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Medicinal marijuana by next year in Thailand

The Thaiger & The Nation

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Medicinal marijuana by next year in Thailand | The Thaiger

Thailand’s Governmental Pharmaceutical Organisation (GPO) is starting researching to develop medicines from marijuana in acknowledgement of evidence that the outlawed substance has health-enhancing properties. It is also seeking to initiate a legal amendment that would permit cannabis for medicinal use, possibly by May next year.

Recreational use will remain illegal.

GPO chairman Dr Sopon Mekthon yesterday says that with the prospect of marijuana being legalised in certain circumstances, his organisation had begun working with the Food and Drug Administration (FDA) and Narcotics Suppression Bureau to launch a research project on developing and mass-producing medicines from marijuana.

The Narcotics Suppression Bureau has already given 100 kilograms of seized marijuana to the GPO as raw material for their research.

Sopon says Thailand has the potential to be a world leader in the development and production of cannabinoid medicines, which would enhance the efficiency of medical care and treatments in many patient groups. Exporting high-priced medical cannabis extracts could also yield the country sizeable profits.

“Despite marijuana still being considered a harmful drug, its medicinal benefits are widely accepted and it is also scientifically proven that marijuana contains many medicinal compounds that can efficiently treat the side effects of chemotherapy, chronic pain, muscle spasticity and epilepsy,” Sopon said.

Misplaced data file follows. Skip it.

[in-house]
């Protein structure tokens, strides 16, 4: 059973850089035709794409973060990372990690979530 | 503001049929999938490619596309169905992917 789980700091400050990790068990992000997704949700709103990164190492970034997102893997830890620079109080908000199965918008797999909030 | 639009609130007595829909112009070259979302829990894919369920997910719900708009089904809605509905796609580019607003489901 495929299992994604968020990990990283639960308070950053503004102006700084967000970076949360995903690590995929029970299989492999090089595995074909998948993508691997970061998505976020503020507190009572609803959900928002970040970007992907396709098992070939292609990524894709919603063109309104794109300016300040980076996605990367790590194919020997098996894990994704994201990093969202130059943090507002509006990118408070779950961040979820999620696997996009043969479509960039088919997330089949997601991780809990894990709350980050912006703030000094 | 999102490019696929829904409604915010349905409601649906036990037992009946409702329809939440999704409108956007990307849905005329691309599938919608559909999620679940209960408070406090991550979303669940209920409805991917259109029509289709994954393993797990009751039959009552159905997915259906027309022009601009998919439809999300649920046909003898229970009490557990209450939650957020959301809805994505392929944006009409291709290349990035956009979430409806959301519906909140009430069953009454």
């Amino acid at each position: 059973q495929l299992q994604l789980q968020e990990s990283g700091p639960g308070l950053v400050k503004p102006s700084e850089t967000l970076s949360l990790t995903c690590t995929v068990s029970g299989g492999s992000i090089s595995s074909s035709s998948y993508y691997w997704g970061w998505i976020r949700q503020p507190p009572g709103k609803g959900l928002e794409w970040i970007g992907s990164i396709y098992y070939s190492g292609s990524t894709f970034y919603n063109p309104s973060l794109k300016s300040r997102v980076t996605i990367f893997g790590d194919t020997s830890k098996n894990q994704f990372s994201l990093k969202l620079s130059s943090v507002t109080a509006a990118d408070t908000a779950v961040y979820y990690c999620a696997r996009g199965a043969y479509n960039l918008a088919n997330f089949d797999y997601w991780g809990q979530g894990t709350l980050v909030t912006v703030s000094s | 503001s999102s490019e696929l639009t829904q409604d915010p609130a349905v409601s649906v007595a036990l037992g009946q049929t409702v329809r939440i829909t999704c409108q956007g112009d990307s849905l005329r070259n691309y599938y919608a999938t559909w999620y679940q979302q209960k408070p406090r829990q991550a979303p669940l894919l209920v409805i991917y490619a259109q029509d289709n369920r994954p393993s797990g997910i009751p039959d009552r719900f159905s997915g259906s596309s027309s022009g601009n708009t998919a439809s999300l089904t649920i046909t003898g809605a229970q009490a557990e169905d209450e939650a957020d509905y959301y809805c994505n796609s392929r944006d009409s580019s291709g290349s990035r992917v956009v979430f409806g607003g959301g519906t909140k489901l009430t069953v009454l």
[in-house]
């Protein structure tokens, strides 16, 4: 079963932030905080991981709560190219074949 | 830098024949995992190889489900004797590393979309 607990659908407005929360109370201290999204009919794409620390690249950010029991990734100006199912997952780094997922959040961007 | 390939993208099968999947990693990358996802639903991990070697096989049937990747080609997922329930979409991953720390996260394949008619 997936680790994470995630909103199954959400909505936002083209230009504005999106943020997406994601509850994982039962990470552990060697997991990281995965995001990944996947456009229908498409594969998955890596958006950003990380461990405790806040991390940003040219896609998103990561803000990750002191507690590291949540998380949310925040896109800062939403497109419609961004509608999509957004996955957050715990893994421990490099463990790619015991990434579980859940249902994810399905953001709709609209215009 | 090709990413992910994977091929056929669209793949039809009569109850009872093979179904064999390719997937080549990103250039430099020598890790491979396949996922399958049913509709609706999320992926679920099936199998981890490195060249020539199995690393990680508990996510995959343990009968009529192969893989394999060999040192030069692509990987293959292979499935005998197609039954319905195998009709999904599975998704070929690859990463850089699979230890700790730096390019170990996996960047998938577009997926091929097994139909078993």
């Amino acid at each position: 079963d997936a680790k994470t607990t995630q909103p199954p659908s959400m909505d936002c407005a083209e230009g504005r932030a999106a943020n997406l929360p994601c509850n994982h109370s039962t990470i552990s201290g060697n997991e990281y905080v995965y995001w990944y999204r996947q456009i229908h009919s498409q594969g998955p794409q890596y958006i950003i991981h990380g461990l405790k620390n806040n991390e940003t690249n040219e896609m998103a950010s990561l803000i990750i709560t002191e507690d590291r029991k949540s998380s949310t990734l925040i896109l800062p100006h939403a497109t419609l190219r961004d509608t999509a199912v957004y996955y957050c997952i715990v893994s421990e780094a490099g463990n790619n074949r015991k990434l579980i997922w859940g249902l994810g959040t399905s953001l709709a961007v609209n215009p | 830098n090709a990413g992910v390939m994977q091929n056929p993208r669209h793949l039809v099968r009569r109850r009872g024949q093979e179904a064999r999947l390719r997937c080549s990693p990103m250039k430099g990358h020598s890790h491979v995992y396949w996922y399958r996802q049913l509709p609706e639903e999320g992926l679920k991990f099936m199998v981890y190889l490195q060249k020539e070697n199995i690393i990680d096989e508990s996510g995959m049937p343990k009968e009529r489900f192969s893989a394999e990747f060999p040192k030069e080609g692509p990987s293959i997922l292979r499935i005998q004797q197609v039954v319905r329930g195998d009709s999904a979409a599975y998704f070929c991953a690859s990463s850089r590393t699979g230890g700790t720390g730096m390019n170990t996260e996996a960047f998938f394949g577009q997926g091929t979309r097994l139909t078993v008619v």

“As a preparation for the decriminalisation of medical marijuana, GPO’s research team is now working on a research project to produce a medical cannabis extraction prototype in the form of a cannabis oil sublingual drop, which will be the initial ingredient for drugs production and can also be used as a substrate for further medicine development.”

Sopon estimates that the research team would be able to extract 10 to 15 litres – or 18,000 bottles – of concentrated cannabis oil from the first 100 kilograms of marijuana.

He says the GPO expected to produce the preliminary results of its research by the end of this year.
It is estimated that the research team will better understand the quality, cannabinoid substances, and unique medicinal properties of marijuana through various regional sources. These breakthroughs will allow the GPO to assess the feasibility for upscaling the medicine development to clinical trial level and further plan for commercial production.

GPO managing director Dr Withoon Danwiboon revealed that if the outcome of the research indicated hopeful signs for medicine development and commercial production of new medical products, his organisation planned to expand production to an industrial scale.

“Initially at this stage, the main base for medical research and development on marijuana remains at our head office in Bangkok,” Withoon said.

“In the next step, for increased production scale and research project expansion, we plan to develop a special facility for the entire chain of cannabis medicine development and production at our land plots in Chon Buri.”

Medicinal marijuana by next year in Thailand | News by The Thaiger Medicinal marijuana by next year in Thailand | News by The Thaiger

STORY: The Nation


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Koh Samui

Ode to the Honda Click

The Thaiger

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Ode to the Honda Click | The Thaiger

No helmets, but a lot of effort, some cameos by local dogs and a drone, brings together a heart-felt ode to the ubiquitous Hand Click, the favourite scooter rental for Thai tourists for a decade. This unlikely, hastily organised boyband duo deserves 10 out of 10 for effort but a lower score for their singing and fashion sense. Filmed on Koh Phangan. Enjoy!

(The Thaiger reminds everyone riding motorbikes in Thailand to always wear a helmet – because it’s the law and it could save your life.)